Critical Assessments of The General Theory
Edited by L. Randall Wray and Matthew Forstater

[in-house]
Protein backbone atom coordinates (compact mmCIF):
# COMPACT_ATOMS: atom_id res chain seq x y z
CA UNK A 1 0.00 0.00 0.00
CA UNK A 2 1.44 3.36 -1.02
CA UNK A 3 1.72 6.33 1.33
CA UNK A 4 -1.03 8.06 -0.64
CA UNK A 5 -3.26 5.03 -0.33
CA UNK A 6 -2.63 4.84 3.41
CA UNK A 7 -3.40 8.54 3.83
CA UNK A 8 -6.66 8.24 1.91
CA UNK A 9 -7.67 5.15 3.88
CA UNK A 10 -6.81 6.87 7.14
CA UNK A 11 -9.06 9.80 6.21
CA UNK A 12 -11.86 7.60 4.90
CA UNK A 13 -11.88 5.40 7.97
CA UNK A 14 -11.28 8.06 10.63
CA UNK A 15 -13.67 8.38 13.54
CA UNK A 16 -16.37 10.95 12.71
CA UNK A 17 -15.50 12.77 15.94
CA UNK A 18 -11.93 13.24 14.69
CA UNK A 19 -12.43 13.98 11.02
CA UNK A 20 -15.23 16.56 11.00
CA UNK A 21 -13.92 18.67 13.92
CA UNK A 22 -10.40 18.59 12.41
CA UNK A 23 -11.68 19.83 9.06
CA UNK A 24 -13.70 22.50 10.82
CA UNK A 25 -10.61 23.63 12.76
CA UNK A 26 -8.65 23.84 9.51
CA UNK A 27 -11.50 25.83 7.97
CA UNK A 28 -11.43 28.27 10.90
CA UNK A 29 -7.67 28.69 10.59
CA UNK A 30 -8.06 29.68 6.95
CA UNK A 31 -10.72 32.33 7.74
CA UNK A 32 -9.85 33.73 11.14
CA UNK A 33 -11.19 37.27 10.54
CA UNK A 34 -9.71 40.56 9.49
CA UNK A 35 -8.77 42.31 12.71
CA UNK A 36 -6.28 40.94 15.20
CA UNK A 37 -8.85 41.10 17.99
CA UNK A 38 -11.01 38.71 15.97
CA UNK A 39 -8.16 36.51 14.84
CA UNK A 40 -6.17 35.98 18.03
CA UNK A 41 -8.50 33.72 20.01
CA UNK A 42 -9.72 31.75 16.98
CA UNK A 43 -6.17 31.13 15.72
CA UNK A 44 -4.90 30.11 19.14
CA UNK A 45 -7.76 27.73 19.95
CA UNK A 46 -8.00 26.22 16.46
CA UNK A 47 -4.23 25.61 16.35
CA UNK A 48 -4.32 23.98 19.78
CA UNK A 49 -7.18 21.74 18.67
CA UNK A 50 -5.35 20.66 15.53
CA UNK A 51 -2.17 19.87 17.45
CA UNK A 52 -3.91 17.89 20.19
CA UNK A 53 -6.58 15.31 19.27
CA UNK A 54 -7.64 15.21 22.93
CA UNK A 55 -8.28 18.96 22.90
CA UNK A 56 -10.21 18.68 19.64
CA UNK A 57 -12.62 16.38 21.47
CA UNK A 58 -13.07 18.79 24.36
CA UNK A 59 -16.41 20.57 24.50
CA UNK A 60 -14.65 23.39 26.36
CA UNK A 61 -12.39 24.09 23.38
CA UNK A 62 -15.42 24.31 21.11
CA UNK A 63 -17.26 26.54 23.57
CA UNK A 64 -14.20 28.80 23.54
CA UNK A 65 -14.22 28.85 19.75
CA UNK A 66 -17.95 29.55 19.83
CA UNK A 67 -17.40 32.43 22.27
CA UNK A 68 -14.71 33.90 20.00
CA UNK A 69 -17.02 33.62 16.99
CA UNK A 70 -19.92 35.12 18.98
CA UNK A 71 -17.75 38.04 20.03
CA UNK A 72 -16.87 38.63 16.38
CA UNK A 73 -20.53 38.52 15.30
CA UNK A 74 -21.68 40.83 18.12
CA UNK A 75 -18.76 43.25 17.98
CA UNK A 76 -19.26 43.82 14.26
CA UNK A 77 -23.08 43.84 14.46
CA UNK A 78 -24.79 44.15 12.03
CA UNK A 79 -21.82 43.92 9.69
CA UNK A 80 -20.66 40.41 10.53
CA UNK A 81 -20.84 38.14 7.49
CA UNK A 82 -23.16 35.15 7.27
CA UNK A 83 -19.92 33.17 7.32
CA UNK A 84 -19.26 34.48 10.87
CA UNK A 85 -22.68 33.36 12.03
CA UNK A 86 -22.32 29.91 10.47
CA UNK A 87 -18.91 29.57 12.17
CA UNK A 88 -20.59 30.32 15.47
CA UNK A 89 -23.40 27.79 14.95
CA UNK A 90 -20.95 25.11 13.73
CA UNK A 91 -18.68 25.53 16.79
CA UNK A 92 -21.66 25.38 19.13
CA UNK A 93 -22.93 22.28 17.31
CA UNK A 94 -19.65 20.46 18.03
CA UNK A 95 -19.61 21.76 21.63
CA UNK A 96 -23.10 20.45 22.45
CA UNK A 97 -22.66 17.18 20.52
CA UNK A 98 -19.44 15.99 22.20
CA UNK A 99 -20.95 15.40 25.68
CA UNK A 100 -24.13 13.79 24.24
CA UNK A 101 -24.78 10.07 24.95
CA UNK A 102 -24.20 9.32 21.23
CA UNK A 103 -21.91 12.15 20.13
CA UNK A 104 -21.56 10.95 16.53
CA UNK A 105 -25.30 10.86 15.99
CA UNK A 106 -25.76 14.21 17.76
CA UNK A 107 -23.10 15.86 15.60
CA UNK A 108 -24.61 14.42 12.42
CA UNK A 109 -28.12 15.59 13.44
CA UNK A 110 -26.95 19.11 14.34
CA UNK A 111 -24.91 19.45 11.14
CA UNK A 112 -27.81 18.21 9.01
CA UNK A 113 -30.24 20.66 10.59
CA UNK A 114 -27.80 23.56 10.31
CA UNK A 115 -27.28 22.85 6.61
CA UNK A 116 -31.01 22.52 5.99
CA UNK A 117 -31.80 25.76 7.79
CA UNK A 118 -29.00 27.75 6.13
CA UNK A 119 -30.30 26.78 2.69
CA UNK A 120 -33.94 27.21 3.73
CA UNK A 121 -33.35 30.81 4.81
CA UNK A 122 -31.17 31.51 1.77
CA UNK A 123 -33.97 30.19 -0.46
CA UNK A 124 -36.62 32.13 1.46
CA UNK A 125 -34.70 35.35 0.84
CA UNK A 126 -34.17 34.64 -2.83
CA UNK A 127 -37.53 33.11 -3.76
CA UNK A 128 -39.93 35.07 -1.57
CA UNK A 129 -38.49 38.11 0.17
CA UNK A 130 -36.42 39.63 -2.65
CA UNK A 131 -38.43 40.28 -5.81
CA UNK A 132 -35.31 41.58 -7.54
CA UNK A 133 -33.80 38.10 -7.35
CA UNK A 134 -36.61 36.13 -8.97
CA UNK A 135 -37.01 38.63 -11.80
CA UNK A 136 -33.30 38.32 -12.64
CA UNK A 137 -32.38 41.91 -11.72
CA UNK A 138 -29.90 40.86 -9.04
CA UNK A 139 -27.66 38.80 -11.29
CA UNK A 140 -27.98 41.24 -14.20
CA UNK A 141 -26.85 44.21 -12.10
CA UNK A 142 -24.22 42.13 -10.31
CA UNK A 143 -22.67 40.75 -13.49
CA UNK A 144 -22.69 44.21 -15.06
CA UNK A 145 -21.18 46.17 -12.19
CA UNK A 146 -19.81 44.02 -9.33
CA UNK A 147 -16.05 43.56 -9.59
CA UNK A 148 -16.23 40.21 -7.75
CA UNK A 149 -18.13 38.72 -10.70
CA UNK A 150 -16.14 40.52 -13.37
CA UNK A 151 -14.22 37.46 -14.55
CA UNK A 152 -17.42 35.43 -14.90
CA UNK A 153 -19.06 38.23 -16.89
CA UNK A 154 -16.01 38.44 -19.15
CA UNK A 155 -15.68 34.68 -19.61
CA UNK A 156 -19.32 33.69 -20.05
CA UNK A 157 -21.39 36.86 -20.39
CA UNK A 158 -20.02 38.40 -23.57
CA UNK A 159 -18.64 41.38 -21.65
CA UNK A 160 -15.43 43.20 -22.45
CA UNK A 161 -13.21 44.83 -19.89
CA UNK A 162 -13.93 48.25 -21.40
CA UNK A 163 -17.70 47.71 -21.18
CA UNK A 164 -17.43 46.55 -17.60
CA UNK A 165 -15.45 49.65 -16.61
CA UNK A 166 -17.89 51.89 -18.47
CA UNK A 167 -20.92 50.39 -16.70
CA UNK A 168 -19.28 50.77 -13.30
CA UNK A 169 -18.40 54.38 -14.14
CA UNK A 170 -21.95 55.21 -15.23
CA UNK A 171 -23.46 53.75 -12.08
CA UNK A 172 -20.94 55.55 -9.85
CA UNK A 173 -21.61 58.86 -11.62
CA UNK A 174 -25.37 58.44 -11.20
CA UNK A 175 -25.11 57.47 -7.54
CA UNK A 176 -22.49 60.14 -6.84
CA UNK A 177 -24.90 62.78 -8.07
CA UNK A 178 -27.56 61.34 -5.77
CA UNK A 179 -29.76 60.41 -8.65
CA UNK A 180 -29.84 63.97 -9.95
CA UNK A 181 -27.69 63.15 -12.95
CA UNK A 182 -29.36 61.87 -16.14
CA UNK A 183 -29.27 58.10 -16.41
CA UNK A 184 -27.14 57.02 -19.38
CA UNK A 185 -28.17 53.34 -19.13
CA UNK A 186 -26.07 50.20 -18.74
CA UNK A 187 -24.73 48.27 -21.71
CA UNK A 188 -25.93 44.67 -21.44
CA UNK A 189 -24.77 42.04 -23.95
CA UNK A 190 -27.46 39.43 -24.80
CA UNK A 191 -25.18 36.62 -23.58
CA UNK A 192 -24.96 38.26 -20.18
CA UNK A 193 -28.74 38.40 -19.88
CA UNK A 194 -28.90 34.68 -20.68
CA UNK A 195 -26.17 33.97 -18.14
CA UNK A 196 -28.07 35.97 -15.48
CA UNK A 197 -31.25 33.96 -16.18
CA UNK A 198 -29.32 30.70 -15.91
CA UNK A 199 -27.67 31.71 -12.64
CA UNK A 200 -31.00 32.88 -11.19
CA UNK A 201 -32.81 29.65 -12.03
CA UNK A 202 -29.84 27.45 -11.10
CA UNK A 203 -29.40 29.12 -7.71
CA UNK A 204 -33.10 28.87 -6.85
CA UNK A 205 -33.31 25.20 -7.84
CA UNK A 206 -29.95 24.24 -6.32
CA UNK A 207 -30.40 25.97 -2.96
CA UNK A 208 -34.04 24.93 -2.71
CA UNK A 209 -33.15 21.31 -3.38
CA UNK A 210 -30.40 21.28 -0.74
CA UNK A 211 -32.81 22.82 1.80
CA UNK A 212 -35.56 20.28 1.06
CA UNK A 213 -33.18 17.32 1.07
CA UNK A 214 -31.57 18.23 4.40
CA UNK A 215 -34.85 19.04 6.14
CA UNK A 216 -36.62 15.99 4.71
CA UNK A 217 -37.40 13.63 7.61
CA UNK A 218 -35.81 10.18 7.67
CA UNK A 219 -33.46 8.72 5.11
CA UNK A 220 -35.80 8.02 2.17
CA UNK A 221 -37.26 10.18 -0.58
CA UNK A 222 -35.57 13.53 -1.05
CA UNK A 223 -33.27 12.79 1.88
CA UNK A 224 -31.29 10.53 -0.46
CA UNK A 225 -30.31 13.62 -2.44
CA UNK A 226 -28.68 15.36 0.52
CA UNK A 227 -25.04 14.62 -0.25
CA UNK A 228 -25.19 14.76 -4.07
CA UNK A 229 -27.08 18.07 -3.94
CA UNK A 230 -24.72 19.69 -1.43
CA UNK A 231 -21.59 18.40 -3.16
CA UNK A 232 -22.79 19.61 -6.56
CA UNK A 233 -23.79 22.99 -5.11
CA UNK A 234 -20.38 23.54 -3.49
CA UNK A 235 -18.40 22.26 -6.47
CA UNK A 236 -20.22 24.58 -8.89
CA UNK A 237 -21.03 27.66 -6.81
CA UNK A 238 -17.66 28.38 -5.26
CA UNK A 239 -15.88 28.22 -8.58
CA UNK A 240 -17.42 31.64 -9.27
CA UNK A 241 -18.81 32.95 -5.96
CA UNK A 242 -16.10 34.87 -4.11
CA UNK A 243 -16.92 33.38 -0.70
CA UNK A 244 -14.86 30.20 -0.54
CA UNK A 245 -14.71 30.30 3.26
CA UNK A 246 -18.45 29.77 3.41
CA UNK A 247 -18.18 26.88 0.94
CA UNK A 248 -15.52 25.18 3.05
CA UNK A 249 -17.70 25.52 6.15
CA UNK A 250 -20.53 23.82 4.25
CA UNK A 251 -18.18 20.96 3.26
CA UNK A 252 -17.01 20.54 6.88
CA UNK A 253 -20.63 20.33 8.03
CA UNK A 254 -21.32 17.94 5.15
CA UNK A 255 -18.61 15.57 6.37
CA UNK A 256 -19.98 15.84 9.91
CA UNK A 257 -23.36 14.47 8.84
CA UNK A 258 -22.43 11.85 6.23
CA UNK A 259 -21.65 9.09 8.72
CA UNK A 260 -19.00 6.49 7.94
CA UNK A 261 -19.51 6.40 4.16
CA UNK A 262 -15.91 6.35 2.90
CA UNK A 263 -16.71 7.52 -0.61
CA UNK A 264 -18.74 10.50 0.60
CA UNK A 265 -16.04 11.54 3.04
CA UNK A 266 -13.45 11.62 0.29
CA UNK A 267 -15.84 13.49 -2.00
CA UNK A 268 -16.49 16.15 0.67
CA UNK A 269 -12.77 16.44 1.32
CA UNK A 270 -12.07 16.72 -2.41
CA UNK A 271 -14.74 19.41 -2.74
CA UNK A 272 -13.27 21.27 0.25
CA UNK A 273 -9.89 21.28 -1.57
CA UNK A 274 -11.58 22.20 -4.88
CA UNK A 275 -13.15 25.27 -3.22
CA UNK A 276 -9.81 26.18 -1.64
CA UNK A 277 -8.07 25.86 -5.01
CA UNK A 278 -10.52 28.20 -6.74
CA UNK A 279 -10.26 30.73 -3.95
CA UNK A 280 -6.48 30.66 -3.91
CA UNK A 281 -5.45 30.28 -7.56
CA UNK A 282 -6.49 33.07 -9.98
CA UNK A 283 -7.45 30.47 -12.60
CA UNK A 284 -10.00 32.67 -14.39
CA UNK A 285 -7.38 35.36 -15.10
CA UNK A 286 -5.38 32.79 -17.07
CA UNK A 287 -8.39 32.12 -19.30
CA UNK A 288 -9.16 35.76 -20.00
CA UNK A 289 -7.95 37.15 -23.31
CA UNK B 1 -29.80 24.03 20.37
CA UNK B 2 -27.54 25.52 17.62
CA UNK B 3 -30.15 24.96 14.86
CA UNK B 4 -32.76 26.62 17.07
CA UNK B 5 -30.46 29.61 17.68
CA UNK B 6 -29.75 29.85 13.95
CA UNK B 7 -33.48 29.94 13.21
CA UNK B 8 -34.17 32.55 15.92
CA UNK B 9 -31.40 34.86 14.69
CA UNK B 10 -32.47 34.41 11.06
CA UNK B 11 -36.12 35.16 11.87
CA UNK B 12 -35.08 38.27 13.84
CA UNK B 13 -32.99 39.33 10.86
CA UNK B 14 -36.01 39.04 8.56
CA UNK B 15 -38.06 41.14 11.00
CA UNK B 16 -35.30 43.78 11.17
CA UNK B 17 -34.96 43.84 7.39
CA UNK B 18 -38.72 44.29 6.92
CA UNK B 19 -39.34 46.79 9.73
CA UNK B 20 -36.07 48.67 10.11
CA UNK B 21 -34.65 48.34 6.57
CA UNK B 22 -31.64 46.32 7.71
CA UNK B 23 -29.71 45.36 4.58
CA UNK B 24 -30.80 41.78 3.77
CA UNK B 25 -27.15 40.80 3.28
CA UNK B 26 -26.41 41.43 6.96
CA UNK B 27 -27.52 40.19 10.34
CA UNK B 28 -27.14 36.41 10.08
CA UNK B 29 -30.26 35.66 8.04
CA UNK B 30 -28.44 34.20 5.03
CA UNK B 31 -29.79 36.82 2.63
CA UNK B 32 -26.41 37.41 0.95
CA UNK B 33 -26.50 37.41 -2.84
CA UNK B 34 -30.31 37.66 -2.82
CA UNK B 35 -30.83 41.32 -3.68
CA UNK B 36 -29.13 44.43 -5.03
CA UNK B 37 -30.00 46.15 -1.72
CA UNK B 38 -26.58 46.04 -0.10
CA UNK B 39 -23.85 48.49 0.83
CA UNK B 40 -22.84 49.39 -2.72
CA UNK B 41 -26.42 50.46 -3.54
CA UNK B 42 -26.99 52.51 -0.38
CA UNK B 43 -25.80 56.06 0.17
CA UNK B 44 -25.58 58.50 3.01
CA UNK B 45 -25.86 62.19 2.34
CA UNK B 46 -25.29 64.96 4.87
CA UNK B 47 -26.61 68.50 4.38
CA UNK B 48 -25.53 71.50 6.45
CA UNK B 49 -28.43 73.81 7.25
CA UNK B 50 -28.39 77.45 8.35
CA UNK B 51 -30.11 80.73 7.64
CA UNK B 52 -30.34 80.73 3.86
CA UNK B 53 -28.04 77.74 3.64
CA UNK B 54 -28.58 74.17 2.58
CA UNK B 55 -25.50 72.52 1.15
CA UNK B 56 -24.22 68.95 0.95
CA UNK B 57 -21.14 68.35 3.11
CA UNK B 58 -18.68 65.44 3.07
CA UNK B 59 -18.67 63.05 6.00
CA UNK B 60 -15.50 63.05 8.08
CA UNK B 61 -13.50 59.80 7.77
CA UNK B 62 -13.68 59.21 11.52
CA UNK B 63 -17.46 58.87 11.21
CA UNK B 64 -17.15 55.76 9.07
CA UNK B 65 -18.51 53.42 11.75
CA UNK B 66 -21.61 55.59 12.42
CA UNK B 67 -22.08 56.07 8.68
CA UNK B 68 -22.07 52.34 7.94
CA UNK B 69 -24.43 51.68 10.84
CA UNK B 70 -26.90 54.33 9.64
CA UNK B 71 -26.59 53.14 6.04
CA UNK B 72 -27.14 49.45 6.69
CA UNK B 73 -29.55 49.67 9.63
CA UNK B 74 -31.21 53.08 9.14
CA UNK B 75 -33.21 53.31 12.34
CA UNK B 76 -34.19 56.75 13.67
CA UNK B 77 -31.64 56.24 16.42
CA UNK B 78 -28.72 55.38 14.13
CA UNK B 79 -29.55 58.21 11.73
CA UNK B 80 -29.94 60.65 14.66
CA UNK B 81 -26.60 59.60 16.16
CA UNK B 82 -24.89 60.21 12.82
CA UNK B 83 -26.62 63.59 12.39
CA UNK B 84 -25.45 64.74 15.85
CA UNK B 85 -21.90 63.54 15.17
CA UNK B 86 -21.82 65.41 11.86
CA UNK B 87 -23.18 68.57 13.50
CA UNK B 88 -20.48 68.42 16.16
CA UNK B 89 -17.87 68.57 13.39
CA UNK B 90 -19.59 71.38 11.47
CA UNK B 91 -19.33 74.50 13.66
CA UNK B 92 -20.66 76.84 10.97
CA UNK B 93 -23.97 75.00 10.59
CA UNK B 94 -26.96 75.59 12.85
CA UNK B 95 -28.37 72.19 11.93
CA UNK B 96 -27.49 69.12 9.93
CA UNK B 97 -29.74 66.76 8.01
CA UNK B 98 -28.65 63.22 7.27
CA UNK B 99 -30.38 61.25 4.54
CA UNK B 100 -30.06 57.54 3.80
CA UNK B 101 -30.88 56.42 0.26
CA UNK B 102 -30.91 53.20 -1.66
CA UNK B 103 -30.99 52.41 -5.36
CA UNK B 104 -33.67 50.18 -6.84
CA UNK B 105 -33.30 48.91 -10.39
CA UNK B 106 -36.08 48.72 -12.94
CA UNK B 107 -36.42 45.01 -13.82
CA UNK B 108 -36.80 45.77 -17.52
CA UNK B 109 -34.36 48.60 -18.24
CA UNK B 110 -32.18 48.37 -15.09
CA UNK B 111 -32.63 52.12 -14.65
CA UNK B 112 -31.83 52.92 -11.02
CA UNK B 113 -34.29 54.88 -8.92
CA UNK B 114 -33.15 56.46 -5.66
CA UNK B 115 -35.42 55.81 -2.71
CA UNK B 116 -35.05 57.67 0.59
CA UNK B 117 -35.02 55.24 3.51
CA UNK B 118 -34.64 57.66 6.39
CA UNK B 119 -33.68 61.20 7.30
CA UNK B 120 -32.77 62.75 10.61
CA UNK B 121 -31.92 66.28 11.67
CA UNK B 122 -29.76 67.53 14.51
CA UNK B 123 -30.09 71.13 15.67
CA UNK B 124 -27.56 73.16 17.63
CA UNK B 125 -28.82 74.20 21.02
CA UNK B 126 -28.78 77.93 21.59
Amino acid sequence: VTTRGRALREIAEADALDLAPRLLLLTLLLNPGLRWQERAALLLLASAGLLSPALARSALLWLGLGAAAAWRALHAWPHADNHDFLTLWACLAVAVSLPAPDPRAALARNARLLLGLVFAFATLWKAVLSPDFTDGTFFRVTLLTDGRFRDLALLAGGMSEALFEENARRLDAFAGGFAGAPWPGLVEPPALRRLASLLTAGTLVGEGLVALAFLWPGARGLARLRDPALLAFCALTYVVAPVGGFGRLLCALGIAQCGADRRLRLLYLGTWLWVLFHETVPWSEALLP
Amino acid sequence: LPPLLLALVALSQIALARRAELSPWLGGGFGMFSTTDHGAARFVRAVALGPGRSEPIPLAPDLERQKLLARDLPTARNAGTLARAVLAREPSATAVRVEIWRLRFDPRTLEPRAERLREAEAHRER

J.W. Nevile and Peter Kriesler* INTRODUCTION Expectations have had a prominent role in macroeconomics ever since the publication of Keynes’s General Theory. In that book, the word ‘expectation’ appeared in the title of two chapters, and the concept was used throughout. Expectations were central to the determination of both the interest rate and the level of investment and the trade cycle in the longer run. This is most clearly illustrated in chapter 5, ‘Expectations as determining output and employment’, where Keynes identiﬁes the importance of expectations in determining the level of employment: ‘To-day’s employment can be correctly described as being governed by to-day’s expectations taken in conjunction with to-day’s capital equipment’ (1936 , p. 50). By contrast, in Milton Friedman’s version of monetarism, mistaken expectations explain the short-run trade-oﬀ between unemployment and inﬂation, while the correction of these mistakes leads to the long-run vertical Phillips curve. In the late 1980s and early 1990s new classical macroeconomics, with its emphasis on rational expectations, became very inﬂuential and the policy ineﬀectiveness theorem was widely accepted. However, neither of these two forms of monetarism lasted long as widely accepted theories useful for explaining short-run phenomena, though their conclusion that money was neutral and the Phillips curve vertical in the long run remained widely accepted. This is well documented in a symposium in the May 1997 issue of the American Economic Review, where ﬁve eminent macro economists, Robert Solow, John Taylor, Martin Eichenbaum, Alan Blinder and Oliver Blanchard, addressed the...
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